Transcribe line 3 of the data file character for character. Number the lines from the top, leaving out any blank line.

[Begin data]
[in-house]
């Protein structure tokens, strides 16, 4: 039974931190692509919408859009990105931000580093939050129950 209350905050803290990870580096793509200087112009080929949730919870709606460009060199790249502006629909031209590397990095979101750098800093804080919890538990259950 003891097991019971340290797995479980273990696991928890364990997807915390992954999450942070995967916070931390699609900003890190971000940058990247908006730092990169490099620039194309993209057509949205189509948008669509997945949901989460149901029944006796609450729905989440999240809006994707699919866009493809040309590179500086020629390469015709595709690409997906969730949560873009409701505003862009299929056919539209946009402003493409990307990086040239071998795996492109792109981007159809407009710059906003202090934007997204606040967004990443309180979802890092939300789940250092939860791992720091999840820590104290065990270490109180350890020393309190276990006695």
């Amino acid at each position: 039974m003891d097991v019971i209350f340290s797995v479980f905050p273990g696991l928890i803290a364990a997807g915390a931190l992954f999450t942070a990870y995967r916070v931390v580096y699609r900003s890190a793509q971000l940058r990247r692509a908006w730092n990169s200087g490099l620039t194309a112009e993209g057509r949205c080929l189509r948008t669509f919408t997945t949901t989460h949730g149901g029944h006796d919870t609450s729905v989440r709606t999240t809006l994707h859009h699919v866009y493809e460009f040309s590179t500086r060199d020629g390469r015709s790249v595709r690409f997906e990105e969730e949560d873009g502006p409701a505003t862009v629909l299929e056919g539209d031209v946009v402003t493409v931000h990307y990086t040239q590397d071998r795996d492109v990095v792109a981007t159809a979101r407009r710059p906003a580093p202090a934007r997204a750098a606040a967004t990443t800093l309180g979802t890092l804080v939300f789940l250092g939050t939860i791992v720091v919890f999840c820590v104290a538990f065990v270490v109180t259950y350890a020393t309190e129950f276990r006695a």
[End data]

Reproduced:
């Amino acid at each position: 039974m003891d097991v019971i209350f340290s797995v479980f905050p273990g696991l928890i803290a364990a997807g915390a931190l992954f999450t942070a990870y995967r916070v931390v580096y699609r900003s890190a793509q971000l940058r990247r692509a908006w730092n990169s200087g490099l620039t194309a112009e993209g057509r949205c080929l189509r948008t669509f919408t997945t949901t989460h949730g149901g029944h006796d919870t609450s729905v989440r709606t999240t809006l994707h859009h699919v866009y493809e460009f040309s590179t500086r060199d020629g390469r015709s790249v595709r690409f997906e990105e969730e949560d873009g502006p409701a505003t862009v629909l299929e056919g539209d031209v946009v402003t493409v931000h990307y990086t040239q590397d071998r795996d492109v990095v792109a981007t159809a979101r407009r710059p906003a580093p202090a934007r997204a750098a606040a967004t990443t800093l309180g979802t890092l804080v939300f789940l250092g939050t939860i791992v720091v919890f999840c820590v104290a538990f065990v270490v109180t259950y350890a020393t309190e129950f276990r006695a």